The black dots on your window sill are dangerous. They represent a black mold that could multiply and move to hard-to-clean areas of your home. These spots could be anywhere from the tiny cracks in your walls to the openings within your HVAC system.
Such growth of mold can lead to serious health problems. People living in homes with high amounts of mold spores are at greater risk of developing fungal infections, asthma episodes, sinus congestion, and irritations of the eye, nose and throat.
The good news is that the issues highlighted thus far aren’t unstoppable. You can stop them in their tracks if you know how to get rid of black dots on window sill. This approach would also save you from looking for replacement windows anytime soon.
How to get rid of black dots on window sill
Follow these instructions to remove black dots from the window sill:
What you’ll need?
- Gloves, goggles and dust mask
- 1 sheet of plastic cover
- Hand vacuum with built-in HEPA filter
- Bleach and warm water
- Stiff nylon brush
- Old rags or worn-out newspapers
- Dry clean rag
- Step 1: Put on your safety gear
Don the gloves, safety goggles and dust mask. As WCMA Window & Door said, Mold spores can be dangerous if inhaled, especially for individuals with allergies, compromised immune systems and respiratory problems. It’s recommended that you shouldn’t take any chance with your safety.
- Step 2: Inspect the window
Inspect the entire window from inside and outside. Try to identify mold under hardware, on sashes and in window seals. Make sure that you don’t miss a spot with visible mold growth. Or else you may have to do the job over again in a few months’ time.
- Step 3: Cover the furniture and floor
Cover everything close to the window with a sheet of plastic cover. This will make sure that the mold spores and dirt particles from the window won’t end up making their way into the flooring or carpet. It is also recommended that you turn off the HVAC system at this point.
- Step 4: Open the window
Opening the window is crucial as you’ve to access its casing and the entire sill. That is why we recommend that you do this project on a cool, breezy day. Postpone the work to another day if the weather is too hold or cold for your liking.
- Step 5: Vacuum the sill
Use a dry vacuum with built-in HEPA filter for this purpose. The dry cleaning session will pick up dirt particles and spores, making it easier for you to scrub surfaces later on.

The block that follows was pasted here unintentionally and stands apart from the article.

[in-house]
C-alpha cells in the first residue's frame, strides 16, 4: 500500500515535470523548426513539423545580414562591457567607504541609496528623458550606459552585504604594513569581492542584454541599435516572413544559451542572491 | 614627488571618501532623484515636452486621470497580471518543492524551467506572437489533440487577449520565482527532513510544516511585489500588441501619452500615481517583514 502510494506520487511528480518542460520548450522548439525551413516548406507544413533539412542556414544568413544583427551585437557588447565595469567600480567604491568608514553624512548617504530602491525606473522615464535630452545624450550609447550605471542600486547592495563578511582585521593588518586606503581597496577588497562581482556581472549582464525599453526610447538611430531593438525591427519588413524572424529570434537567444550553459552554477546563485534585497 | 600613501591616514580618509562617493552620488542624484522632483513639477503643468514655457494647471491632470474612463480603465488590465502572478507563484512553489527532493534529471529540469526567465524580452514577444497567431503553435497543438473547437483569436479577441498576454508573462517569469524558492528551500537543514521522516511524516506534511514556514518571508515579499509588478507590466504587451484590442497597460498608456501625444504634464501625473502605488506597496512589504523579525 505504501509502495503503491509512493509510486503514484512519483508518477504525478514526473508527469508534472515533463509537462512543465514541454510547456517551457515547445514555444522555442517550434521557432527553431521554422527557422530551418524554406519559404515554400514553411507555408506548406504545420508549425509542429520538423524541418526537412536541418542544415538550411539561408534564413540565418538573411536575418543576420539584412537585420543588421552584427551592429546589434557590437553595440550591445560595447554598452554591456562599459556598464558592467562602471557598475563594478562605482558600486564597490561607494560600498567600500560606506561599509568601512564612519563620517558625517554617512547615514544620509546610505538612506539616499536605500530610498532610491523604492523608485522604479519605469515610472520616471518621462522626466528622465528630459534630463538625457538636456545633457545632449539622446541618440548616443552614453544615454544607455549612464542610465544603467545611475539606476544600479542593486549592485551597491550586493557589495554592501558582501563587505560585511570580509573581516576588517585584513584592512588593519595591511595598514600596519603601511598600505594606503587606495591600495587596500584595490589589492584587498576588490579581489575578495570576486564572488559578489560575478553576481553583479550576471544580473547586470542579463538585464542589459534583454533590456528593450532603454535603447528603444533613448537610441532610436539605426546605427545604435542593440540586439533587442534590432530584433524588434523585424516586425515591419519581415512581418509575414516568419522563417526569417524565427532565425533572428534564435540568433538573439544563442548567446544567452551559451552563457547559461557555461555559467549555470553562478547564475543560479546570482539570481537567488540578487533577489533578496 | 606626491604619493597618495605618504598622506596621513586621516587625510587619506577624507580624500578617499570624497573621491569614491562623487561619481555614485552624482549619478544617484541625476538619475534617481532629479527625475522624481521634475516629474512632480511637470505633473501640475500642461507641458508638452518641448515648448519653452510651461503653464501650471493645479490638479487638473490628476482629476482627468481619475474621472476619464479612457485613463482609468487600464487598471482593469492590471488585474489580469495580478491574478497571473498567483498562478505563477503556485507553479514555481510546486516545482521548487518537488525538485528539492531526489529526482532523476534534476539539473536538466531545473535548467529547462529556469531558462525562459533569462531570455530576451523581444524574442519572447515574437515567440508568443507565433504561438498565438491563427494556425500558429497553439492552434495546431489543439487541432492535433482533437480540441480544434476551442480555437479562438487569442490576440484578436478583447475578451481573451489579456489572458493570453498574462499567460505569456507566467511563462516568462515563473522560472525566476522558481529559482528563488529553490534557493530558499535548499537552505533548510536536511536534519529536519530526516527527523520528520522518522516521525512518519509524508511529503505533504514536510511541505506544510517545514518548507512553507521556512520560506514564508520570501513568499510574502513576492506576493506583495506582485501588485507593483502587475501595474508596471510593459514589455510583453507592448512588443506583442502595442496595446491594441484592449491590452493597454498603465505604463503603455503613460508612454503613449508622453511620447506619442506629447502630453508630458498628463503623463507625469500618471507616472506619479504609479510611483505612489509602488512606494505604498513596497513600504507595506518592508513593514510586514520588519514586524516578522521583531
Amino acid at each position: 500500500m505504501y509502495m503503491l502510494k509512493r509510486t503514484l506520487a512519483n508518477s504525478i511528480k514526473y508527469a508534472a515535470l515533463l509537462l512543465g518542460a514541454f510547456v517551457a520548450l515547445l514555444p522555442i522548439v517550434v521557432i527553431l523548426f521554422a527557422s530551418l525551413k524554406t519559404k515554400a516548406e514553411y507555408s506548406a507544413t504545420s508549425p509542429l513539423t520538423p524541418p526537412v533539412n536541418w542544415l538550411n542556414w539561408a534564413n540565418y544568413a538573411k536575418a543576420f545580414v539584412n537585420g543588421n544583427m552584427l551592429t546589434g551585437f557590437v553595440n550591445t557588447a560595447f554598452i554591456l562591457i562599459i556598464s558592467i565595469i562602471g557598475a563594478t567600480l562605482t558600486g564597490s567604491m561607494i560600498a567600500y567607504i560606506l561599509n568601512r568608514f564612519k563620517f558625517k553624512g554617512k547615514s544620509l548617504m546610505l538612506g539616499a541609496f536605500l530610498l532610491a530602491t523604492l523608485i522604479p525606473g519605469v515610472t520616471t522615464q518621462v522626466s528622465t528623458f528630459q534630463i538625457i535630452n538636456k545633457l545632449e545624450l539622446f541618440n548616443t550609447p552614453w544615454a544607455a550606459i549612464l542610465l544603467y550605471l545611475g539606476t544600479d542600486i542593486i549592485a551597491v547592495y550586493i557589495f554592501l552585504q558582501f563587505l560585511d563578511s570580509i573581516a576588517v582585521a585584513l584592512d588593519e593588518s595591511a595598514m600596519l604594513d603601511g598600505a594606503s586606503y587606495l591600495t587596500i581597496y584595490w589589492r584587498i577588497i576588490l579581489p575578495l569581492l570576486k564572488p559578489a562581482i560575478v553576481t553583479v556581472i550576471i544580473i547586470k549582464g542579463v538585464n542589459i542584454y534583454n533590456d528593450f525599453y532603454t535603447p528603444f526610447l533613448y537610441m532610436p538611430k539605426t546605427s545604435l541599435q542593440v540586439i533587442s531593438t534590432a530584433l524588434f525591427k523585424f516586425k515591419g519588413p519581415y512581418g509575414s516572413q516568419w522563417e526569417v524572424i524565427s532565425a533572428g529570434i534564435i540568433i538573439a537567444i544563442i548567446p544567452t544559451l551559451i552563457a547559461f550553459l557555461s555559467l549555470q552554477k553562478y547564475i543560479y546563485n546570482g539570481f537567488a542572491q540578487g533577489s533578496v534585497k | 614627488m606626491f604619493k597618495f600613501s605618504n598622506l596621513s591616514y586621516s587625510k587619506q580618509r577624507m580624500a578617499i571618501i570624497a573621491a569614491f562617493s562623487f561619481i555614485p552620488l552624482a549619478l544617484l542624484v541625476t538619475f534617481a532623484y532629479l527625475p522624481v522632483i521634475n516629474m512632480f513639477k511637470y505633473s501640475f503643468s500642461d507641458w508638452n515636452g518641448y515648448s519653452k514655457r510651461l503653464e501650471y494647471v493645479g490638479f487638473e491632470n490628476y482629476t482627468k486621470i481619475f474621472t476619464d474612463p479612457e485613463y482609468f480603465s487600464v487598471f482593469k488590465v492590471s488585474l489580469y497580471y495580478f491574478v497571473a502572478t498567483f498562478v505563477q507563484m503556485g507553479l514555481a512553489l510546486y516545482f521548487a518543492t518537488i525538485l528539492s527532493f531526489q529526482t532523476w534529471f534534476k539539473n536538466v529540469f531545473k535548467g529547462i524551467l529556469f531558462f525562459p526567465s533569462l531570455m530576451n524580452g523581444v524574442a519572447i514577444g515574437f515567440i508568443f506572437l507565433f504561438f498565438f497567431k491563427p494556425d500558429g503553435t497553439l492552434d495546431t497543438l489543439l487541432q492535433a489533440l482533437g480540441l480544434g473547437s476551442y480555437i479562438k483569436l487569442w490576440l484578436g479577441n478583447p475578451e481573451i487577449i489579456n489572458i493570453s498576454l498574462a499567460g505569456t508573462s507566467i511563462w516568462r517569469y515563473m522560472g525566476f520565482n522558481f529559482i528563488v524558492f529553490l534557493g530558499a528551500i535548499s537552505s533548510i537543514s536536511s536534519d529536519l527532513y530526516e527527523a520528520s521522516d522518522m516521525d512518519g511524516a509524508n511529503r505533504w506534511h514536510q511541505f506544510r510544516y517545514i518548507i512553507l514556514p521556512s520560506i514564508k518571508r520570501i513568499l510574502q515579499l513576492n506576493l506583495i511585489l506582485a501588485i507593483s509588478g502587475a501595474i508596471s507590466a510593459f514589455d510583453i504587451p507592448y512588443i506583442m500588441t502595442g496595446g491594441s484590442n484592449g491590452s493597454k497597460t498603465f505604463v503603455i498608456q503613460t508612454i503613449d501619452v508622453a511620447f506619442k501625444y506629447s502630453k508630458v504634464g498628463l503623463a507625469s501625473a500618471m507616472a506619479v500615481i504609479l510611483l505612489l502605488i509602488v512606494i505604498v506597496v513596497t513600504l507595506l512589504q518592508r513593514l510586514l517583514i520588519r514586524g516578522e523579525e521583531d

- Step 6: Scrub the entire window
Prepare a mixture of warm water and bleach and use it to scrub the window from top to bottom. Use a stiff nylon brush to remove stubborn black dots and a couple of old rags to remove excess water as you scrub away the mold spores.
- Step 7: Dry the window
Use a clean, dry cloth to wipe down the window. Afterward, let the window remain open until you’re sure it is fully dry. This step is crucial as if you close the window while it’s still wet, the remaining moisture can contribute to mold growth.
- Step 8: Sand away stubborn stains
Stubborn black dots might not go away with a mere scrubbing session. You may have to sand them away with a finer-grit sandpaper.
- Step 9: Vacuum the window
Once again vacuum the entire window, including its panes, inside jambs and tracks and both the upper and lower sashes. This will help clear any remaining dirt particles. Follow this up by folding the plastic sheet and throwing it in the dust-bin.
After you remove black dots from window sill
Here’s what you need to know:
How do black dots get on window sill?
The blowing of wind can deposit mold spores on your window sills, casings and frames. Once they are deposited on the surface, the heat from the sun and the moisture from frame condensation can allow the black dots to multiply very quickly.
Potted plants can also contribute to the presence of black dots on window sills. They have built-in mold spores which they can transfer to the sill without a notice. Plants also add to the humidity of the place when they excrete water, thereby creating a perfect breeding spot for black dots.
Condensation also contributes to the build-up of black dots on window sills. It sets in when the window has a crack that lets in rain water from outside, or when the ventilation in the bathroom is poor and allows the moisture to condense on the window from the inside.
Lastly, if you cover your window with heavy drapes during the winter, the resulting shade allows moisture to fester beneath the curtain. That in turn allows black mold to thrive as it blooms in areas that are shaded from direct sunlight and have vast amounts of moisture.
How to prevent black dots from reappearing on window sill?
Follow these tips to prevent the reoccurrence of black dots on the window sill:
- Make sure that there aren’t any cracks or leaks in the window.
- Reduce the number of plants close to the window
- Ensure proper ventilation in rooms with high humidity, i.e., washrooms
- Frequently open windows to increase the flow of air through the room
- Ensure that the weather stripping and window caulking are in good shape
- Habitually draw back curtains to reduce the rate of frame condensation
- Dry clean the window frequently to prevent the build-up of moisture
- Set your home heater at 15*C during the winters to prevent condensation on windows
- Dry wet materials quickly as mold only requires 48 hours to grow
- Avoid the use of flue-less gas heaters as they produce water in the form of water vapors
- Paint your home with anti-condensation and anti-mold paint (optional)
Black dots on window sills are an indicator of a far deeper problem. You shouldn’t ignore them as leaving them be can be dangerous for the health of your entire household. Also, once you have removed the dots using the abovementioned procedure, follow the tips we have given to prevent their reoccurrence.